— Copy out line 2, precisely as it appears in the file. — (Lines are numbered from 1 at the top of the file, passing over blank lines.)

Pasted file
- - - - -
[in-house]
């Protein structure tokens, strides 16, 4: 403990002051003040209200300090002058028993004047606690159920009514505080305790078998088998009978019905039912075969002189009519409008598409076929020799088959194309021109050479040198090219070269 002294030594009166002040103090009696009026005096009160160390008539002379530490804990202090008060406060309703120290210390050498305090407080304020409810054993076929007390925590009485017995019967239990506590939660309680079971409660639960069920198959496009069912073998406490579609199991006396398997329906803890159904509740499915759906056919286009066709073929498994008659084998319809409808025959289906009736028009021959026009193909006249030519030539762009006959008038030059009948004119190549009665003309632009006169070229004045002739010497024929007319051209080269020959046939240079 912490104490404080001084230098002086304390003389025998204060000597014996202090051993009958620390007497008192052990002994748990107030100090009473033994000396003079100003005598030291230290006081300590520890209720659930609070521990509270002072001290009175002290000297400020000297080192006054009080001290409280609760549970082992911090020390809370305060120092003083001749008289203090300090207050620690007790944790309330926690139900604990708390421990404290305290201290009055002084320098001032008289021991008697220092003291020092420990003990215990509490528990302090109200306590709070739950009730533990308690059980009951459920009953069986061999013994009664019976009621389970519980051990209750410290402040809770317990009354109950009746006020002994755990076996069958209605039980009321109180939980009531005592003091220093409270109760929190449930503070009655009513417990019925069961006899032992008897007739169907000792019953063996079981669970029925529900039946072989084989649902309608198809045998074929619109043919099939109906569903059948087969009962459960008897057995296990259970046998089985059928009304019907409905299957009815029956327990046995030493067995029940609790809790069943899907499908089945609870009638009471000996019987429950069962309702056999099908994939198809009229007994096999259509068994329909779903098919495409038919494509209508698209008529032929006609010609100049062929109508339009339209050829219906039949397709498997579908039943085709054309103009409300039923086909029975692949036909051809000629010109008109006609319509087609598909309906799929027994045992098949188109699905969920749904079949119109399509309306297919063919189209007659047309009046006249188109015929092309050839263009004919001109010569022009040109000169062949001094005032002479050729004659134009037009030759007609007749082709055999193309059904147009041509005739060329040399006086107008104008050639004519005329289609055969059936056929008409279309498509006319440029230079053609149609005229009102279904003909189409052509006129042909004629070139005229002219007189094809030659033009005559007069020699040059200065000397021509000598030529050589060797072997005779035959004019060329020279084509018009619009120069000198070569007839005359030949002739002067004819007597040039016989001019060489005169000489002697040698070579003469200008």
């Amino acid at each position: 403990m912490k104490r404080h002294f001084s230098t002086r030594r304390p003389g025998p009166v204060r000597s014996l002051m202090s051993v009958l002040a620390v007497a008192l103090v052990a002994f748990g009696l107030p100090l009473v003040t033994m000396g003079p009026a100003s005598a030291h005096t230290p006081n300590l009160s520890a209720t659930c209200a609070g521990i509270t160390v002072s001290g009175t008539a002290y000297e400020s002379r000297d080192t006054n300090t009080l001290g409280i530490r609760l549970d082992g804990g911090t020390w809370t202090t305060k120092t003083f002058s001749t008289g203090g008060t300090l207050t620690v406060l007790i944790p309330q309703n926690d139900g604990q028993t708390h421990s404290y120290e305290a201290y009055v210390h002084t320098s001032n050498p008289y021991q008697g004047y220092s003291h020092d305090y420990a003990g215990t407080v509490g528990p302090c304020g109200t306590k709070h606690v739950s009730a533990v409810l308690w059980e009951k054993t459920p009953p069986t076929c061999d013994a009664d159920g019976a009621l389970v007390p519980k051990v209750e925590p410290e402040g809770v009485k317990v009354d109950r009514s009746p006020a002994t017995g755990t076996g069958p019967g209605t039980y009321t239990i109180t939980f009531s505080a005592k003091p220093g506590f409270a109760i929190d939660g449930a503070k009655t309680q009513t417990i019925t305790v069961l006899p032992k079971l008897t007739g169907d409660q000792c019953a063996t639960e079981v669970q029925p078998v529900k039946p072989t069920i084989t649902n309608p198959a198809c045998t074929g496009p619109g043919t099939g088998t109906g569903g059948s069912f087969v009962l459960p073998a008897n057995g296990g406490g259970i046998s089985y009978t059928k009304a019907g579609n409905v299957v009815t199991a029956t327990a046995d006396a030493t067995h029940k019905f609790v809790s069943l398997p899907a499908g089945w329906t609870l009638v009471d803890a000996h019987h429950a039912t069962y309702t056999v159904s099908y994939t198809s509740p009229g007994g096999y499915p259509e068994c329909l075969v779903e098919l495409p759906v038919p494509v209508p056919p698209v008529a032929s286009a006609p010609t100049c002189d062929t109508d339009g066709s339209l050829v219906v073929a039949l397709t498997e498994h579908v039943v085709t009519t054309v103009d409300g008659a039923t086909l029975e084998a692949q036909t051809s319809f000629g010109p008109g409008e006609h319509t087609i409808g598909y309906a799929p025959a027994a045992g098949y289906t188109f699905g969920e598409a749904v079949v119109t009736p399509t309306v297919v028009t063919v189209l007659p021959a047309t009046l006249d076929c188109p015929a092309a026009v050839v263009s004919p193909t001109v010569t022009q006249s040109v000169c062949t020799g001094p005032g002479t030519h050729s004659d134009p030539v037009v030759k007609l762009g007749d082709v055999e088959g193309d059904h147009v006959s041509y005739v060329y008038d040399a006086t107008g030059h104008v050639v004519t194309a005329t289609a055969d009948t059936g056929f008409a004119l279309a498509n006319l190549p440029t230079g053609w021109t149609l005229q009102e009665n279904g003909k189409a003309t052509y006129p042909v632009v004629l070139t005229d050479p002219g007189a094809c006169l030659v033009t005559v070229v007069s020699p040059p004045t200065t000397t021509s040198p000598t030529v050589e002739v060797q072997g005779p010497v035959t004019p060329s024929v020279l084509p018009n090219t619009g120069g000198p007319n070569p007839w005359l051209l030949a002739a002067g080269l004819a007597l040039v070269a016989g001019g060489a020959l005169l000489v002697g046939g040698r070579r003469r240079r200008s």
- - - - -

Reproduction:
């Protein structure tokens, strides 16, 4: 403990002051003040209200300090002058028993004047606690159920009514505080305790078998088998009978019905039912075969002189009519409008598409076929020799088959194309021109050479040198090219070269 002294030594009166002040103090009696009026005096009160160390008539002379530490804990202090008060406060309703120290210390050498305090407080304020409810054993076929007390925590009485017995019967239990506590939660309680079971409660639960069920198959496009069912073998406490579609199991006396398997329906803890159904509740499915759906056919286009066709073929498994008659084998319809409808025959289906009736028009021959026009193909006249030519030539762009006959008038030059009948004119190549009665003309632009006169070229004045002739010497024929007319051209080269020959046939240079 912490104490404080001084230098002086304390003389025998204060000597014996202090051993009958620390007497008192052990002994748990107030100090009473033994000396003079100003005598030291230290006081300590520890209720659930609070521990509270002072001290009175002290000297400020000297080192006054009080001290409280609760549970082992911090020390809370305060120092003083001749008289203090300090207050620690007790944790309330926690139900604990708390421990404290305290201290009055002084320098001032008289021991008697220092003291020092420990003990215990509490528990302090109200306590709070739950009730533990308690059980009951459920009953069986061999013994009664019976009621389970519980051990209750410290402040809770317990009354109950009746006020002994755990076996069958209605039980009321109180939980009531005592003091220093409270109760929190449930503070009655009513417990019925069961006899032992008897007739169907000792019953063996079981669970029925529900039946072989084989649902309608198809045998074929619109043919099939109906569903059948087969009962459960008897057995296990259970046998089985059928009304019907409905299957009815029956327990046995030493067995029940609790809790069943899907499908089945609870009638009471000996019987429950069962309702056999099908994939198809009229007994096999259509068994329909779903098919495409038919494509209508698209008529032929006609010609100049062929109508339009339209050829219906039949397709498997579908039943085709054309103009409300039923086909029975692949036909051809000629010109008109006609319509087609598909309906799929027994045992098949188109699905969920749904079949119109399509309306297919063919189209007659047309009046006249188109015929092309050839263009004919001109010569022009040109000169062949001094005032002479050729004659134009037009030759007609007749082709055999193309059904147009041509005739060329040399006086107008104008050639004519005329289609055969059936056929008409279309498509006319440029230079053609149609005229009102279904003909189409052509006129042909004629070139005229002219007189094809030659033009005559007069020699040059200065000397021509000598030529050589060797072997005779035959004019060329020279084509018009619009120069000198070569007839005359030949002739002067004819007597040039016989001019060489005169000489002697040698070579003469200008």